Canadian Natural Resources Ltd. (CNQ), the nation’s second-largest natural gas producer, agreed to buy Devon Energy Corp. (DVN)’s conventional assets in Canada for C$3.13 billion ($2.86 billion) to boost output.
The cash purchase will add 2.2 million undeveloped acres near Canadian Natural’s fields in western Canada, President Steve Laut said in a conference call today. The acquisition, which is about 70 percent gas, will increase production at the Calgary-based company by the equivalent of 86,633 barrels a day.
“This adds value in the near-, mid- and long-term,” Laut said. The company expects “pretty strong gas pricing” this year and next, he said.
Canadian Natural is making its largest acquisition since 2006 as prices for the heating fuel reach a four-year high. The purchase will reduce the percentage of company output that is heavy oil to about 41 percent from 45 percent, according to Phil Skolnick, an analyst at Canaccord Genuity Corp.
The decision to add to its holdings comes after Canadian Natural said last month it wouldn’t sell 250,000 acres of shale gas fields in British Columbia because the bids it received were insufficient.
Devon’s assets will add about C$75 million in cash flow for Canadian Natural this year. The sale, expected to close April 1, includes gross proved reserves of 272.2 million barrels of oil equivalent and six gas plants.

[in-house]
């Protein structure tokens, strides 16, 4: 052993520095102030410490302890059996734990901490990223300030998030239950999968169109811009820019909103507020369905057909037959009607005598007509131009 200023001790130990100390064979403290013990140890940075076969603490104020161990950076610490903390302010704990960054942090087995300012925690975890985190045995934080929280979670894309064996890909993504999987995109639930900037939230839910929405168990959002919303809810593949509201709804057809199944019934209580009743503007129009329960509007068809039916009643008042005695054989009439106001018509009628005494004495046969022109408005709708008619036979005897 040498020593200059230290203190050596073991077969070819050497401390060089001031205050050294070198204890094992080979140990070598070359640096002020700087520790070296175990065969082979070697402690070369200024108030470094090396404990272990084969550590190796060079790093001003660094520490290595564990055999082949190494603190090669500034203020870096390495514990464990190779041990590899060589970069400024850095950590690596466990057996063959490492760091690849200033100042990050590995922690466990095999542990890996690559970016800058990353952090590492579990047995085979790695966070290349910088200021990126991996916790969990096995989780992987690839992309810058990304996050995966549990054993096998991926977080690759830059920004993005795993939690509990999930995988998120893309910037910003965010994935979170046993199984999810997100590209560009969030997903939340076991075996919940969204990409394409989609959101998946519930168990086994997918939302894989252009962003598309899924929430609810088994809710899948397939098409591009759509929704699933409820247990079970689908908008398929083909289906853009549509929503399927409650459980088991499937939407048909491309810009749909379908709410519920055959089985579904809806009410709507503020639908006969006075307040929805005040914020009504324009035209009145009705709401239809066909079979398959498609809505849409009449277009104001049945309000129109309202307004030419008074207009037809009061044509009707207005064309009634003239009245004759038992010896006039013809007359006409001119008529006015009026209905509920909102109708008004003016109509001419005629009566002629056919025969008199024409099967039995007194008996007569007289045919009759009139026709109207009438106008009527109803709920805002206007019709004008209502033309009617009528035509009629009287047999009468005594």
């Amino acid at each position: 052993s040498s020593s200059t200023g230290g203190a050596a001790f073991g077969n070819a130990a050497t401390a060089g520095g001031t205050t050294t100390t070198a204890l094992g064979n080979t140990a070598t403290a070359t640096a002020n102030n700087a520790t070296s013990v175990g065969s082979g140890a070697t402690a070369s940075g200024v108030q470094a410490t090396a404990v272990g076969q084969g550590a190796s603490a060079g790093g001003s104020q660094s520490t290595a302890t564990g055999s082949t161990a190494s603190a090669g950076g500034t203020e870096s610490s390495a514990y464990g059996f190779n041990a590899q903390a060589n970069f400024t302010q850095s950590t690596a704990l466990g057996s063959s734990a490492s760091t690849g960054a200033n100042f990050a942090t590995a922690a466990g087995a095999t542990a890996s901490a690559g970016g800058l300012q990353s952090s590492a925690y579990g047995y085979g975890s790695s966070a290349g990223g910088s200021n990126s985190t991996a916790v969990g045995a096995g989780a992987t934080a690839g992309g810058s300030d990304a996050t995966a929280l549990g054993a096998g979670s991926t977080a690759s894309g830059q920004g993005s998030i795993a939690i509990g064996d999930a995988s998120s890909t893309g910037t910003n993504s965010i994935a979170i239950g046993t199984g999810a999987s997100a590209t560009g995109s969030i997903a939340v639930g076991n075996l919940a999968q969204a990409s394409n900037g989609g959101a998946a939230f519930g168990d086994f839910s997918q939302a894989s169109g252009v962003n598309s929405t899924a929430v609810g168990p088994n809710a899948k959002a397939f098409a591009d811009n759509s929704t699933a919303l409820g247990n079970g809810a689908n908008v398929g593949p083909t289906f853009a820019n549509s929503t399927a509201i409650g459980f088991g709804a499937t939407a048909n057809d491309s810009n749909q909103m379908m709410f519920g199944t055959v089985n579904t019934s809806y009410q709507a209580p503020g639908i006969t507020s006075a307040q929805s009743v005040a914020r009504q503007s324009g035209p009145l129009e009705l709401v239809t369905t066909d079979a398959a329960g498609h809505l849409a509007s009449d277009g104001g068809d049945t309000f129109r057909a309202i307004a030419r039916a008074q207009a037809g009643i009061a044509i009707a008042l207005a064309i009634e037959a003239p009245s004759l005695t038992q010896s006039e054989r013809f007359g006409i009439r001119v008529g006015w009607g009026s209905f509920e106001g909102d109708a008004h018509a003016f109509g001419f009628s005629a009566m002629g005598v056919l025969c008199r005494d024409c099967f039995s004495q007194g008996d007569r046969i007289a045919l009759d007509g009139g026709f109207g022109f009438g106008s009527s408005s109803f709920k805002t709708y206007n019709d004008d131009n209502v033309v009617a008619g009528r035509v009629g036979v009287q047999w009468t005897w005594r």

Canadian Natural gained 3.7 percent to C$40.63 at the close in Toronto, the biggest intraday increase since Oct. 10. Devon climbed 2.1 percent to $64.25 in New York.
Gas futures prices rose above $6 per million British thermal units today on the New York Mercantile Exchange for the first time since 2010. Encana Corp. is the largest Canadian gas producer.
Devon announced Nov. 20 it was seeking a buyer for the Canadian assets as well as holdings in the U.S. Rocky Mountains, Arkoma Woodford shale and Gulf Coast to help pay for its $6 billion purchase in the Eagle Ford of Texas. The Oklahoma City-based company, which is retaining its Canadian heavy-oil properties, is concentrating spending on the Eagle Ford and other oil-producing deposits.
“The sale was quicker and at the high end of our expectations,” Scott Hanold, a Minneapolis-based analyst at RBC Capital Markets, wrote in a note to clients today. “There was a fair amount of skepticism on the company’s ability to sell the assets at a decent price,” wrote Hanold, who rates Devon a buy and doesn’t own the stock.
Devon said it expects to complete sales of the U.S. assets by year end.
The acquisition is a “modest positive” for owners of Canadian Natural debt, Matthew Kolodzie, a credit analyst at RBC Dominion Securities Inc., wrote in a note to clients today.
“The increased production is a positive as is the potential to exploit undeveloped land in the future,” Kolodzie wrote. Canadian Natural may also monetize its royalty streams “which would allow for some future debt repayment.”
Canadian Natural financed the purchase using credit facilities, Chief Financial Officer Corey Bieber said on the conference call. The company negotiated an additional C$1 billion committed term facility with the Bank of Montreal, available upon closing.
The company is considering other “flexible” financing options as its cash flow increases, Bieber said.
Scotia Waterous was the lead financial adviser to Devon on the sale and BMO Capital Markets advised and provided a fairness opinion to the board. Osler, Hoskin & Harcourt LLP was its legal adviser.